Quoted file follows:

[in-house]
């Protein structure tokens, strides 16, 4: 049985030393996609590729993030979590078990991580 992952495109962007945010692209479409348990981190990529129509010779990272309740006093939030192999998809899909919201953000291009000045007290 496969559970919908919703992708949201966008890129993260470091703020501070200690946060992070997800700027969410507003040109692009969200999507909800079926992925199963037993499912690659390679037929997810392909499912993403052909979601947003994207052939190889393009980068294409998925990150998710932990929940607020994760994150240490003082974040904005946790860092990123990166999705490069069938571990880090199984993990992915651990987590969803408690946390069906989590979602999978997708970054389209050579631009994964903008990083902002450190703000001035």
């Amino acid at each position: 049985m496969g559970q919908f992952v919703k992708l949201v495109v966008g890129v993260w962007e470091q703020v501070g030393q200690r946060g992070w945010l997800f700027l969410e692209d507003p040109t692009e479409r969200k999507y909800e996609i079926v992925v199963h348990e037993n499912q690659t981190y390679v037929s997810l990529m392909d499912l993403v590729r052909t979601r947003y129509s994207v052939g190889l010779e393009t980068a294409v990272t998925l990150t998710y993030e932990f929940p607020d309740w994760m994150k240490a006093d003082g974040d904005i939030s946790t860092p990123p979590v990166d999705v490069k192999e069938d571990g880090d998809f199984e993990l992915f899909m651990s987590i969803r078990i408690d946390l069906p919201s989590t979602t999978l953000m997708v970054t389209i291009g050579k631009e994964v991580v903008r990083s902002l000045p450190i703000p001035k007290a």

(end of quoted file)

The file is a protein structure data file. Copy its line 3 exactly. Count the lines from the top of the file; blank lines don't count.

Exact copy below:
């Amino acid at each position: 049985m496969g559970q919908f992952v919703k992708l949201v495109v966008g890129v993260w962007e470091q703020v501070g030393q200690r946060g992070w945010l997800f700027l969410e692209d507003p040109t692009e479409r969200k999507y909800e996609i079926v992925v199963h348990e037993n499912q690659t981190y390679v037929s997810l990529m392909d499912l993403v590729r052909t979601r947003y129509s994207v052939g190889l010779e393009t980068a294409v990272t998925l990150t998710y993030e932990f929940p607020d309740w994760m994150k240490a006093d003082g974040d904005i939030s946790t860092p990123p979590v990166d999705v490069k192999e069938d571990g880090d998809f199984e993990l992915f899909m651990s987590i969803r078990i408690d946390l069906p919201s989590t979602t999978l953000m997708v970054t389209i291009g050579k631009e994964v991580v903008r990083s902002l000045p450190i703000p001035k007290a």